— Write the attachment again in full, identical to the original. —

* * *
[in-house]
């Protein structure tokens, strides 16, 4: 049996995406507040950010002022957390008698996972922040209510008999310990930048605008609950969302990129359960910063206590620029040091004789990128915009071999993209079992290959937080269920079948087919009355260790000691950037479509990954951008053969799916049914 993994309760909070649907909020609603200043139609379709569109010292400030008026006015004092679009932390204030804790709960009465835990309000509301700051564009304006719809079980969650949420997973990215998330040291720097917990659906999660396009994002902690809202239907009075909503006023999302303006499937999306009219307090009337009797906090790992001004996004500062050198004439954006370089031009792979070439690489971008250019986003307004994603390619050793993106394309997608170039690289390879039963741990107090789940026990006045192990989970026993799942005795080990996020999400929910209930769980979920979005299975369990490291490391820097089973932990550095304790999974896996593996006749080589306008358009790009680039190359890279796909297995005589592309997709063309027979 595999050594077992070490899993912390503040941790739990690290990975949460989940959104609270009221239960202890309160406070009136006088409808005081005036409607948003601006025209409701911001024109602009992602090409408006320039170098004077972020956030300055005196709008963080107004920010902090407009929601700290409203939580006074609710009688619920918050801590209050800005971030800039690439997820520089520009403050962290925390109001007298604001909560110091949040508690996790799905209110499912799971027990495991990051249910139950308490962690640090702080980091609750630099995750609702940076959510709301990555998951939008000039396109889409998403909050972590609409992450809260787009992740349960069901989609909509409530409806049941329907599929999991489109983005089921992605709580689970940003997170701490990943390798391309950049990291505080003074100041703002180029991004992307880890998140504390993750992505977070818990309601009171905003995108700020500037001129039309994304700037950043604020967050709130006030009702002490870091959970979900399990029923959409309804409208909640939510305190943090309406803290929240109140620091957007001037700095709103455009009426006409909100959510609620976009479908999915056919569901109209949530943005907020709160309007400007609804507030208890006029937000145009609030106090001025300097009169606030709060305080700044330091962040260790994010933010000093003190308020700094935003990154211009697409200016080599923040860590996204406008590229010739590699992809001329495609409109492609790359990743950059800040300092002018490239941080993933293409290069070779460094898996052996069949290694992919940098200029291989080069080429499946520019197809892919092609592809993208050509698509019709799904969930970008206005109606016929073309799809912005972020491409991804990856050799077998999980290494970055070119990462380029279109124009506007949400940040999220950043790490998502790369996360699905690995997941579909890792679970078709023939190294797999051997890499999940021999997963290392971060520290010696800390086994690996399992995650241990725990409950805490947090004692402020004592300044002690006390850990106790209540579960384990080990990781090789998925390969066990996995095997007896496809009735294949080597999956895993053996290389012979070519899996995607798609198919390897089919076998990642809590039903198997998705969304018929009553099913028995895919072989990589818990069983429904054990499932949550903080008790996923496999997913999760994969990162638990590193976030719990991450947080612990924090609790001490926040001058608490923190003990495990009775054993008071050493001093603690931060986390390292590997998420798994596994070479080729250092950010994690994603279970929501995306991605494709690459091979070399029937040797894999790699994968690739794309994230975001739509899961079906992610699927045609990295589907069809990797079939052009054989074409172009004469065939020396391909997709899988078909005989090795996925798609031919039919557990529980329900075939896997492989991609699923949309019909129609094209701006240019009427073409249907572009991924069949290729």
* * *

[in-house]
């Protein structure tokens, strides 16, 4: 049996995406507040950010002022957390008698996972922040209510008999310990930048605008609950969302990129359960910063206590620029040091004789990128915009071999993209079992290959937080269920079948087919009355260790000691950037479509990954951008053969799916049914 993994309760909070649907909020609603200043139609379709569109010292400030008026006015004092679009932390204030804790709960009465835990309000509301700051564009304006719809079980969650949420997973990215998330040291720097917990659906999660396009994002902690809202239907009075909503006023999302303006499937999306009219307090009337009797906090790992001004996004500062050198004439954006370089031009792979070439690489971008250019986003307004994603390619050793993106394309997608170039690289390879039963741990107090789940026990006045192990989970026993799942005795080990996020999400929910209930769980979920979005299975369990490291490391820097089973932990550095304790999974896996593996006749080589306008358009790009680039190359890279796909297995005589592309997709063309027979 595999050594077992070490899993912390503040941790739990690290990975949460989940959104609270009221239960202890309160406070009136006088409808005081005036409607948003601006025209409701911001024109602009992602090409408006320039170098004077972020956030300055005196709008963080107004920010902090407009929601700290409203939580006074609710009688619920918050801590209050800005971030800039690439997820520089520009403050962290925390109001007298604001909560110091949040508690996790799905209110499912799971027990495991990051249910139950308490962690640090702080980091609750630099995750609702940076959510709301990555998951939008000039396109889409998403909050972590609409992450809260787009992740349960069901989609909509409530409806049941329907599929999991489109983005089921992605709580689970940003997170701490990943390798391309950049990291505080003074100041703002180029991004992307880890998140504390993750992505977070818990309601009171905003995108700020500037001129039309994304700037950043604020967050709130006030009702002490870091959970979900399990029923959409309804409208909640939510305190943090309406803290929240109140620091957007001037700095709103455009009426006409909100959510609620976009479908999915056919569901109209949530943005907020709160309007400007609804507030208890006029937000145009609030106090001025300097009169606030709060305080700044330091962040260790994010933010000093003190308020700094935003990154211009697409200016080599923040860590996204406008590229010739590699992809001329495609409109492609790359990743950059800040300092002018490239941080993933293409290069070779460094898996052996069949290694992919940098200029291989080069080429499946520019197809892919092609592809993208050509698509019709799904969930970008206005109606016929073309799809912005972020491409991804990856050799077998999980290494970055070119990462380029279109124009506007949400940040999220950043790490998502790369996360699905690995997941579909890792679970078709023939190294797999051997890499999940021999997963290392971060520290010696800390086994690996399992995650241990725990409950805490947090004692402020004592300044002690006390850990106790209540579960384990080990990781090789998925390969066990996995095997007896496809009735294949080597999956895993053996290389012979070519899996995607798609198919390897089919076998990642809590039903198997998705969304018929009553099913028995895919072989990589818990069983429904054990499932949550903080008790996923496999997913999760994969990162638990590193976030719990991450947080612990924090609790001490926040001058608490923190003990495990009775054993008071050493001093603690931060986390390292590997998420798994596994070479080729250092950010994690994603279970929501995306991605494709690459091979070399029937040797894999790699994968690739794309994230975001739509899961079906992610699927045609990295589907069809990797079939052009054989074409172009004469065939020396391909997709899988078909005989090795996925798609031919039919557990529980329900075939896997492989991609699923949309019909129609094209701006240019009427073409249907572009991924069949290729």